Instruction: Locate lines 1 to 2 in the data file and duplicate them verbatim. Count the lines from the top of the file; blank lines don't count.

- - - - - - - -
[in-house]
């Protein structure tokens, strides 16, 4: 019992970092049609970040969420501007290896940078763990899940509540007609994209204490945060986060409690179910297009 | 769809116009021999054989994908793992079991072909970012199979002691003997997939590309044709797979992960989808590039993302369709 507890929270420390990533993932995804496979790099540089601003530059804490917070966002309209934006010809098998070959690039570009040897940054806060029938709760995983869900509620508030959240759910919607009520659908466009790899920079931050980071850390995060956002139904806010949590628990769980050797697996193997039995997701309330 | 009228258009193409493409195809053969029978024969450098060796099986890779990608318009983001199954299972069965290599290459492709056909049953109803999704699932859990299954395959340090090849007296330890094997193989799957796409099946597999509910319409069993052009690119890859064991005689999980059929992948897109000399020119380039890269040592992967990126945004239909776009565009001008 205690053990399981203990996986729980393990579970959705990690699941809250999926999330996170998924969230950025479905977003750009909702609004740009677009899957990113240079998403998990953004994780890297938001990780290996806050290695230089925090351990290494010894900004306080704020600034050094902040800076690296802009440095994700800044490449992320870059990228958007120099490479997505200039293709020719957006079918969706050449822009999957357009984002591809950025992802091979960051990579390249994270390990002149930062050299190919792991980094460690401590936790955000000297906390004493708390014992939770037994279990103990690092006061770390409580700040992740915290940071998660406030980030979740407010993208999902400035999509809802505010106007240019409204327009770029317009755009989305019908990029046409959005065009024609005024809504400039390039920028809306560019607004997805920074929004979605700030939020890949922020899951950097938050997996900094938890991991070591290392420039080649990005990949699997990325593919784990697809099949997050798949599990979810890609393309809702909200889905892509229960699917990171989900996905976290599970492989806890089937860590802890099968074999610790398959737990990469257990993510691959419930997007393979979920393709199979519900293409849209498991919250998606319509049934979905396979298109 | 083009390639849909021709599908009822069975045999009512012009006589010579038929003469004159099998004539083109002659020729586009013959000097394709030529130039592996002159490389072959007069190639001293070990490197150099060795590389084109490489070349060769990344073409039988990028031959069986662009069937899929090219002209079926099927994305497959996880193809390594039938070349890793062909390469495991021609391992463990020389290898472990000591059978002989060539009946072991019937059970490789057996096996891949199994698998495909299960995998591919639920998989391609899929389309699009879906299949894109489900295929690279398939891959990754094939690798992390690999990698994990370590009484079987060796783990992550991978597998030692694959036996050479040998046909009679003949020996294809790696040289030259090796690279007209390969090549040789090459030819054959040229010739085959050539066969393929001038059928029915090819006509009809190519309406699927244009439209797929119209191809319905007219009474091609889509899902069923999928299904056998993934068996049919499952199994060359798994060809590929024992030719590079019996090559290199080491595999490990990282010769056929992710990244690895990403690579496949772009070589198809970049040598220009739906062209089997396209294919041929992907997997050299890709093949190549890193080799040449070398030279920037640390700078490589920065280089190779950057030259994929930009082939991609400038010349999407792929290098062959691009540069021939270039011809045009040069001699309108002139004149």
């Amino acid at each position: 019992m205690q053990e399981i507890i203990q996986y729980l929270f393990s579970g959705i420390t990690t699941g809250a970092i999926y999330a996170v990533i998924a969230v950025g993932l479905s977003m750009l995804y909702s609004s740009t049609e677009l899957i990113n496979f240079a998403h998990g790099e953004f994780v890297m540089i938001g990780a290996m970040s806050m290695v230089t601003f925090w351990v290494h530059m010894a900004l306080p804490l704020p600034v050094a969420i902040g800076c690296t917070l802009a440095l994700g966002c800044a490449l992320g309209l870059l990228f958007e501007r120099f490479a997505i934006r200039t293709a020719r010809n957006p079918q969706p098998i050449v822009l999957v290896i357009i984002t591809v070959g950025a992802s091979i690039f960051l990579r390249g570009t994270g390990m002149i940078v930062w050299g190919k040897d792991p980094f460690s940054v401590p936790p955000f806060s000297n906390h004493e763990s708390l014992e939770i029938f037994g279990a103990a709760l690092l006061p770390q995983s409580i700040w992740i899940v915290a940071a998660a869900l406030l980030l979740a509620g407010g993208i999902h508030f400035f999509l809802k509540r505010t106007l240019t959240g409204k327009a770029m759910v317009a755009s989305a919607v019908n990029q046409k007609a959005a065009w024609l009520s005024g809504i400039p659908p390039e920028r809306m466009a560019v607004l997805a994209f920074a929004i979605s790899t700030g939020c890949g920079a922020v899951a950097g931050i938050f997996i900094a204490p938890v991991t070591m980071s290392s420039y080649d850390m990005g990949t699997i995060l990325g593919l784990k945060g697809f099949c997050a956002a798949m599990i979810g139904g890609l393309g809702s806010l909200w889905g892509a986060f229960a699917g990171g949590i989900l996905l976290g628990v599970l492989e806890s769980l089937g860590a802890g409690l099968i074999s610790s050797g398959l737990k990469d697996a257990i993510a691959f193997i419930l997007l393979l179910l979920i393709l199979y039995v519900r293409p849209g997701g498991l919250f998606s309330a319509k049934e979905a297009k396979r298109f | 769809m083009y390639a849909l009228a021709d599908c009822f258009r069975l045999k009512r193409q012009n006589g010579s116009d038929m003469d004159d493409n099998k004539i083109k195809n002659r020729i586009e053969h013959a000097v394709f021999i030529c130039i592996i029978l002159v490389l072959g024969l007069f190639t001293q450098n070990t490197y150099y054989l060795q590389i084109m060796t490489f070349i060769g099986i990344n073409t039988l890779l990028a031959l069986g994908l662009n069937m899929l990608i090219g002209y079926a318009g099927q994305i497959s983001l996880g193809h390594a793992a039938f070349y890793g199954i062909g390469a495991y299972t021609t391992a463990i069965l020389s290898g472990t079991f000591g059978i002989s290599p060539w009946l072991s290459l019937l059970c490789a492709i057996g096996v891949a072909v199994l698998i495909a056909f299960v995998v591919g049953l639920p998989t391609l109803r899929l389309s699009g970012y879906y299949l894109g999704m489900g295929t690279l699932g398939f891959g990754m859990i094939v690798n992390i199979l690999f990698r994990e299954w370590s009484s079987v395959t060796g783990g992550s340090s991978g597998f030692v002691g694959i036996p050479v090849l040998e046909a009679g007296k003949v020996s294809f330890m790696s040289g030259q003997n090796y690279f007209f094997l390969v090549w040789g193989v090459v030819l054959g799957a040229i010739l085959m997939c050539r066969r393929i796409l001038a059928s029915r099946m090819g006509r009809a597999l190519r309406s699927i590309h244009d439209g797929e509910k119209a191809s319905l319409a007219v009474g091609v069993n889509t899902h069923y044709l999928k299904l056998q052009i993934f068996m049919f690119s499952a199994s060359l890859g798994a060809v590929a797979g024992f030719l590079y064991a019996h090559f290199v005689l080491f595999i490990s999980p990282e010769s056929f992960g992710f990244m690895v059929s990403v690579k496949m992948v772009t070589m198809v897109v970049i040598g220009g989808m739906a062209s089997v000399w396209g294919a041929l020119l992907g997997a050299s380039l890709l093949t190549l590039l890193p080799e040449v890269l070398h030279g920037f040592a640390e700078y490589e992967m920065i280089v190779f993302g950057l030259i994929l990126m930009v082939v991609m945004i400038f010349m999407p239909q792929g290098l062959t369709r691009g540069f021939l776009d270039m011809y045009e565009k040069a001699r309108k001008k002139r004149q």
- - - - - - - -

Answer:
[in-house]
């Protein structure tokens, strides 16, 4: 019992970092049609970040969420501007290896940078763990899940509540007609994209204490945060986060409690179910297009 | 769809116009021999054989994908793992079991072909970012199979002691003997997939590309044709797979992960989808590039993302369709 507890929270420390990533993932995804496979790099540089601003530059804490917070966002309209934006010809098998070959690039570009040897940054806060029938709760995983869900509620508030959240759910919607009520659908466009790899920079931050980071850390995060956002139904806010949590628990769980050797697996193997039995997701309330 | 009228258009193409493409195809053969029978024969450098060796099986890779990608318009983001199954299972069965290599290459492709056909049953109803999704699932859990299954395959340090090849007296330890094997193989799957796409099946597999509910319409069993052009690119890859064991005689999980059929992948897109000399020119380039890269040592992967990126945004239909776009565009001008 205690053990399981203990996986729980393990579970959705990690699941809250999926999330996170998924969230950025479905977003750009909702609004740009677009899957990113240079998403998990953004994780890297938001990780290996806050290695230089925090351990290494010894900004306080704020600034050094902040800076690296802009440095994700800044490449992320870059990228958007120099490479997505200039293709020719957006079918969706050449822009999957357009984002591809950025992802091979960051990579390249994270390990002149930062050299190919792991980094460690401590936790955000000297906390004493708390014992939770037994279990103990690092006061770390409580700040992740915290940071998660406030980030979740407010993208999902400035999509809802505010106007240019409204327009770029317009755009989305019908990029046409959005065009024609005024809504400039390039920028809306560019607004997805920074929004979605700030939020890949922020899951950097938050997996900094938890991991070591290392420039080649990005990949699997990325593919784990697809099949997050798949599990979810890609393309809702909200889905892509229960699917990171989900996905976290599970492989806890089937860590802890099968074999610790398959737990990469257990993510691959419930997007393979979920393709199979519900293409849209498991919250998606319509049934979905396979298109 | 083009390639849909021709599908009822069975045999009512012009006589010579038929003469004159099998004539083109002659020729586009013959000097394709030529130039592996002159490389072959007069190639001293070990490197150099060795590389084109490489070349060769990344073409039988990028031959069986662009069937899929090219002209079926099927994305497959996880193809390594039938070349890793062909390469495991021609391992463990020389290898472990000591059978002989060539009946072991019937059970490789057996096996891949199994698998495909299960995998591919639920998989391609899929389309699009879906299949894109489900295929690279398939891959990754094939690798992390690999990698994990370590009484079987060796783990992550991978597998030692694959036996050479040998046909009679003949020996294809790696040289030259090796690279007209390969090549040789090459030819054959040229010739085959050539066969393929001038059928029915090819006509009809190519309406699927244009439209797929119209191809319905007219009474091609889509899902069923999928299904056998993934068996049919499952199994060359798994060809590929024992030719590079019996090559290199080491595999490990990282010769056929992710990244690895990403690579496949772009070589198809970049040598220009739906062209089997396209294919041929992907997997050299890709093949190549890193080799040449070398030279920037640390700078490589920065280089190779950057030259994929930009082939991609400038010349999407792929290098062959691009540069021939270039011809045009040069001699309108002139004149």